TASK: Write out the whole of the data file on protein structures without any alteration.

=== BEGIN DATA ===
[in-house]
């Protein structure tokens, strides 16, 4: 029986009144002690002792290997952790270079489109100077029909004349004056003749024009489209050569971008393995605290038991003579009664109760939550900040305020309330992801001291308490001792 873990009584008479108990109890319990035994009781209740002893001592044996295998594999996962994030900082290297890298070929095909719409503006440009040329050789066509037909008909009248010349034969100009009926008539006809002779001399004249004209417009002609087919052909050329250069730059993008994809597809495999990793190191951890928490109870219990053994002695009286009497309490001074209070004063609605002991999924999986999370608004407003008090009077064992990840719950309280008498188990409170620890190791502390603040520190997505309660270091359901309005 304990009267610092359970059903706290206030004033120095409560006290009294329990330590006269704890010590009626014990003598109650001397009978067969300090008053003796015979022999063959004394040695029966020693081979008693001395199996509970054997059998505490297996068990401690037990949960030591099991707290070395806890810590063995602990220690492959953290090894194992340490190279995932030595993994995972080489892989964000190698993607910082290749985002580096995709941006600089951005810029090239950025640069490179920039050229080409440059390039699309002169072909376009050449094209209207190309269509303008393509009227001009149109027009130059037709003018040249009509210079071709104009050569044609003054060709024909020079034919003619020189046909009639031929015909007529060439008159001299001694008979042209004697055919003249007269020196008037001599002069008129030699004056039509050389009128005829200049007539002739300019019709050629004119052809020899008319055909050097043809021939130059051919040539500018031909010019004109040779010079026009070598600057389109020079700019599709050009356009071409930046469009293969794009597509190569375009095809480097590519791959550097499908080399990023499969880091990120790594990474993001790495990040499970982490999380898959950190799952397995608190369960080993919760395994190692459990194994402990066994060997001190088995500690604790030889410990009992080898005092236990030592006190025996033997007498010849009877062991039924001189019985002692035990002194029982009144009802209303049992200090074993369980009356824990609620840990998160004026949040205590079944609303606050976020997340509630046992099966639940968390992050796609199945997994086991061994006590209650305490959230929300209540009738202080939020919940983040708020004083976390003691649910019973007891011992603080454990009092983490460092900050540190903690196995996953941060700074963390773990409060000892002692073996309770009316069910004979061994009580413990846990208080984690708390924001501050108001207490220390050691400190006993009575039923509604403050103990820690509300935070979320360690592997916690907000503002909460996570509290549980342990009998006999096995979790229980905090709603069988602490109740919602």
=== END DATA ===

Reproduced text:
[in-house]
């Protein structure tokens, strides 16, 4: 029986009144002690002792290997952790270079489109100077029909004349004056003749024009489209050569971008393995605290038991003579009664109760939550900040305020309330992801001291308490001792 873990009584008479108990109890319990035994009781209740002893001592044996295998594999996962994030900082290297890298070929095909719409503006440009040329050789066509037909008909009248010349034969100009009926008539006809002779001399004249004209417009002609087919052909050329250069730059993008994809597809495999990793190191951890928490109870219990053994002695009286009497309490001074209070004063609605002991999924999986999370608004407003008090009077064992990840719950309280008498188990409170620890190791502390603040520190997505309660270091359901309005 304990009267610092359970059903706290206030004033120095409560006290009294329990330590006269704890010590009626014990003598109650001397009978067969300090008053003796015979022999063959004394040695029966020693081979008693001395199996509970054997059998505490297996068990401690037990949960030591099991707290070395806890810590063995602990220690492959953290090894194992340490190279995932030595993994995972080489892989964000190698993607910082290749985002580096995709941006600089951005810029090239950025640069490179920039050229080409440059390039699309002169072909376009050449094209209207190309269509303008393509009227001009149109027009130059037709003018040249009509210079071709104009050569044609003054060709024909020079034919003619020189046909009639031929015909007529060439008159001299001694008979042209004697055919003249007269020196008037001599002069008129030699004056039509050389009128005829200049007539002739300019019709050629004119052809020899008319055909050097043809021939130059051919040539500018031909010019004109040779010079026009070598600057389109020079700019599709050009356009071409930046469009293969794009597509190569375009095809480097590519791959550097499908080399990023499969880091990120790594990474993001790495990040499970982490999380898959950190799952397995608190369960080993919760395994190692459990194994402990066994060997001190088995500690604790030889410990009992080898005092236990030592006190025996033997007498010849009877062991039924001189019985002692035990002194029982009144009802209303049992200090074993369980009356824990609620840990998160004026949040205590079944609303606050976020997340509630046992099966639940968390992050796609199945997994086991061994006590209650305490959230929300209540009738202080939020919940983040708020004083976390003691649910019973007891011992603080454990009092983490460092900050540190903690196995996953941060700074963390773990409060000892002692073996309770009316069910004979061994009580413990846990208080984690708390924001501050108001207490220390050691400190006993009575039923509604403050103990820690509300935070979320360690592997916690907000503002909460996570509290549980342990009998006999096995979790229980905090709603069988602490109740919602």